I already miss our 4 day camps. One of my favorite people at Camp Scouthaven is Digger, the camp Ranger.
He is always “on”, he is the face of the camp from sun up to sun down. He works tirelessly to make sure the camp is an amazing experience for young and old alike.
To put a point on it, I went to camp as a child and don’t really have a clear recollection of it. No one really stood out. My daughter dropped in for a closing dinner raves about Digger and his antics. If she remembers from a brief encounter over dinner, my boys are going to have wonderful memories of their time in camp.
The characters have proven their worth to the Horned One. They have pursued the Hand of Light to the edges of the kingdom and captured him in a epic battle.
On this day, they will assume their Mantles of Rank during the ritual of sacrifice. The Hand of Light will be extinguished forever. The Horned One will consolidate his power with the elimination of the weak, as the prophecy foretold.
One last time, before the ceremonial shackles are transferred from the hands of the followers of the Horned One to the hands of the Light One, the enemies stand face to face in the darkness of a cell.
Drums pound as the ritual has begun in the next chamber. The Hand of Light smirks and winks. A guard moves forward to strike him, but a quarrel arrests the motion. No harm can come to the Hand of Light except the final strike in the ritual chamber. The guards grumble profanities at the fate of their comrade, but step over the corpse.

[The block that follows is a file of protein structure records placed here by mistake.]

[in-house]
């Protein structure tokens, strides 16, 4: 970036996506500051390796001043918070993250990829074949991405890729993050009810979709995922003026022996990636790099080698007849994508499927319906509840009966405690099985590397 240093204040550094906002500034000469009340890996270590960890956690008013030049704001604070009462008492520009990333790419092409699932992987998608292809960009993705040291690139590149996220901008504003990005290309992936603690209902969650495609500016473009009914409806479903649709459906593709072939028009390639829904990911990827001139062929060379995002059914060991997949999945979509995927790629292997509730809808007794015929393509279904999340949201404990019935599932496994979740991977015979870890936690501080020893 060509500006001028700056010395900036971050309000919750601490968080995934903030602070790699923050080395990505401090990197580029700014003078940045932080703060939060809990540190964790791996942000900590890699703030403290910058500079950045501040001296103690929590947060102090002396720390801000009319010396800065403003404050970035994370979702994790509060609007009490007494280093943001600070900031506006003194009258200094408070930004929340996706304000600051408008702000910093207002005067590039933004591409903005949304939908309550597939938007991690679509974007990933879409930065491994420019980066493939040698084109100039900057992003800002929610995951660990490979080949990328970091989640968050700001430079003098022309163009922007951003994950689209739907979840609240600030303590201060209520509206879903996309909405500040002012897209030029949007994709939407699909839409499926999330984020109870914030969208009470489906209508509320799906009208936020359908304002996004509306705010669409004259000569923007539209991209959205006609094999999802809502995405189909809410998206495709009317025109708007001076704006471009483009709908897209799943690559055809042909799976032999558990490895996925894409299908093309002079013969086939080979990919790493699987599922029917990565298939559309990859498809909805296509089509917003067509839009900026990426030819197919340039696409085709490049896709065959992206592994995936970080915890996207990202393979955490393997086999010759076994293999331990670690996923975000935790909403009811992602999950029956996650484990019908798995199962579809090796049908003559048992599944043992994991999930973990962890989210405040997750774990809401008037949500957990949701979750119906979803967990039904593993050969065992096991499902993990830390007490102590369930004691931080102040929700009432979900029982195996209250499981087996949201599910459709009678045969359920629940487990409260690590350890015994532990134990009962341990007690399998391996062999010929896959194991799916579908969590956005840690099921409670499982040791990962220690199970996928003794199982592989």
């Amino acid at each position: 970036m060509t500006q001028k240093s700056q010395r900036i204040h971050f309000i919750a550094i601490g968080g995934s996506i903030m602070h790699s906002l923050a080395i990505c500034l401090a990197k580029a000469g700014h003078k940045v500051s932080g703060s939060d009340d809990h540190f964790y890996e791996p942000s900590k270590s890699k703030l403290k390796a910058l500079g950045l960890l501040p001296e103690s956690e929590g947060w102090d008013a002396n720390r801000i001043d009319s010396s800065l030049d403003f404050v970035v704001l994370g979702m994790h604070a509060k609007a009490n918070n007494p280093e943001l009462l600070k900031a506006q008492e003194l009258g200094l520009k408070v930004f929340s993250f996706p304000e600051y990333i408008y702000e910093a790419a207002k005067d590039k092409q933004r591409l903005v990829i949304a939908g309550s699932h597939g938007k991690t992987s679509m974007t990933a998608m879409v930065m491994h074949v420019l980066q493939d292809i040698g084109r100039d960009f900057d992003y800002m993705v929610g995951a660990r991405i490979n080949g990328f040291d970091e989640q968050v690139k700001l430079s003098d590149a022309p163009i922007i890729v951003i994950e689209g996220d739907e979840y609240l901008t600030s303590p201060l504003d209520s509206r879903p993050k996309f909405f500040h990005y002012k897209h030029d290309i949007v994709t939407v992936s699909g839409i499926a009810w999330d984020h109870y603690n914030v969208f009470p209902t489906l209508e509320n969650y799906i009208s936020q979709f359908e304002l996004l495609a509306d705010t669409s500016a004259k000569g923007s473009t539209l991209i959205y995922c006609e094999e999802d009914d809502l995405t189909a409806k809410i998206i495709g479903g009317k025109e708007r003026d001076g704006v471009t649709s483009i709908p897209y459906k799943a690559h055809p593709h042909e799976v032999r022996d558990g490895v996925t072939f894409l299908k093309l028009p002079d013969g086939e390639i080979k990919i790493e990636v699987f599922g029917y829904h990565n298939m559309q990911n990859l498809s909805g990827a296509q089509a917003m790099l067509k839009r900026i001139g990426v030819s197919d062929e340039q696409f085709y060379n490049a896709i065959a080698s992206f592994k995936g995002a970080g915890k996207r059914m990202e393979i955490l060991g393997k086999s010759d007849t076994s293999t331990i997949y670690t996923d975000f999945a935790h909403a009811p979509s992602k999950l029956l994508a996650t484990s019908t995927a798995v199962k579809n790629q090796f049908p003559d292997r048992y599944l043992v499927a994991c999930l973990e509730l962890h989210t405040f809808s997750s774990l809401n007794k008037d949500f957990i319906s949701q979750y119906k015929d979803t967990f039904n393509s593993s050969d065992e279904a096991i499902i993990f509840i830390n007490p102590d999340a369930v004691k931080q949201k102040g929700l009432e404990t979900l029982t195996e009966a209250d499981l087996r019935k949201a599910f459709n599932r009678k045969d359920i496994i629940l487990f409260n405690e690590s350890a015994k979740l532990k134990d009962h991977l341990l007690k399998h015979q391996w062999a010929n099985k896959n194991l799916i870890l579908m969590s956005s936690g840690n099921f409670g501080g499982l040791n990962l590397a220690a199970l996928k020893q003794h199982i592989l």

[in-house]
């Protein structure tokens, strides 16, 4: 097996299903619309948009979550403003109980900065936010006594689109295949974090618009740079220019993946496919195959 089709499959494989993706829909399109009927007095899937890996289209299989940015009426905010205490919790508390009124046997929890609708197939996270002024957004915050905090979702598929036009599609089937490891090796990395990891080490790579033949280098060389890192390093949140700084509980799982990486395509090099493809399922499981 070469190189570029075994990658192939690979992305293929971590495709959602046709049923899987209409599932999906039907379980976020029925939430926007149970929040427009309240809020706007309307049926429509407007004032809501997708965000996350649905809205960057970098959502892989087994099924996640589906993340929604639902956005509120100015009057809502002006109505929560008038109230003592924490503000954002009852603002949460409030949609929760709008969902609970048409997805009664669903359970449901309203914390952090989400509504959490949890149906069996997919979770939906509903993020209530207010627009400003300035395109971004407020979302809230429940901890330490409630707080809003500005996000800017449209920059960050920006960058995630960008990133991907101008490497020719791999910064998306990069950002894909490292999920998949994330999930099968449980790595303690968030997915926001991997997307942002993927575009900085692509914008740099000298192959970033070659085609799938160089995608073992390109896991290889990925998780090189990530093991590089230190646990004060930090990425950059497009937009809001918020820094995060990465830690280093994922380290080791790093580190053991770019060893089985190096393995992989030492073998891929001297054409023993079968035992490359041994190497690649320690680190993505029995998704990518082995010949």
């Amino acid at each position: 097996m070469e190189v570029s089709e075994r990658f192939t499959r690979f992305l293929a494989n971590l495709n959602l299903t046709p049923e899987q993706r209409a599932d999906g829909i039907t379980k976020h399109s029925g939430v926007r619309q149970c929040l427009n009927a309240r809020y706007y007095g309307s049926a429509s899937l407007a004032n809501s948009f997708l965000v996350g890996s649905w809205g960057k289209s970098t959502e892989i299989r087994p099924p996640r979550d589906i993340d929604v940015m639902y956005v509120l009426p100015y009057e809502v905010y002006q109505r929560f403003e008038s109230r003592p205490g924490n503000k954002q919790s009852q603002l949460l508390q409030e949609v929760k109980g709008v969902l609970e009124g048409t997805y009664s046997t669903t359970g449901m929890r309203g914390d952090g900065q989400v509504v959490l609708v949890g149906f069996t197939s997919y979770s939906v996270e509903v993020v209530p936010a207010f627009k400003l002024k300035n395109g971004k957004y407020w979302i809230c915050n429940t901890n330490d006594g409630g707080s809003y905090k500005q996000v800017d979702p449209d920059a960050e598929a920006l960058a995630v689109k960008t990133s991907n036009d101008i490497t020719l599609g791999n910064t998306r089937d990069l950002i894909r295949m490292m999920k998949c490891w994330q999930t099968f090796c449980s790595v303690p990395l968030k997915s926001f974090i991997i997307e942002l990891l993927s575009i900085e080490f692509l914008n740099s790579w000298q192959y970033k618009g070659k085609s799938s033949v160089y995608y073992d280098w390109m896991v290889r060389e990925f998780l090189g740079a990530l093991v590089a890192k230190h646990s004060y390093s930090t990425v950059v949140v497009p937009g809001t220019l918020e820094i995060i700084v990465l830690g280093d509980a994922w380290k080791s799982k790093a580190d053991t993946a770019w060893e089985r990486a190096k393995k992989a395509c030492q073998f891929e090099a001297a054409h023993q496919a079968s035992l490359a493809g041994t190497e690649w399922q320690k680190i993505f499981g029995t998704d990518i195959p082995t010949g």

The Hand of Light pushes his way into position at the head of the hooded procession, and the final sacrifice stomps away with the clinking of shackles.
Dim light, smoke and heat pour from braziers around the ceremony chamber. The Hand of Light’s robe is a smudge of white before the altar. The High Priest of the Horned One steps forward but the Hand of Light turns his back to him.
Or so it seemed. The ceremonial shackles click tight as the Hand of Light and Horned One of Chaos turn their attention to the sacrifice of the weak. Guards panic as the room erupts in cloying smoke and the characters struggle to free themselves from the shackles that have secretly held them for many years.
Madness reigns as the struggle for life and death rages in ceremony chamber of Chaos…
Five long years ago, I quit my technical support job. I couldn't do it anymore.
Me: What seems to be the issue?
Woman: My monitor is broken.
Me: *click* No, it isn’t. It’s just off.
Woman: Yeah, that’s the problem. That green light is bothering me and when I press that little button, it turns off. The problem is, when the green light turns off, the monitor stops working.
Me: That is the power indicator light. It’s on when the monitor is on…
Woman: Yes, you understand!!! No one else understood the problem.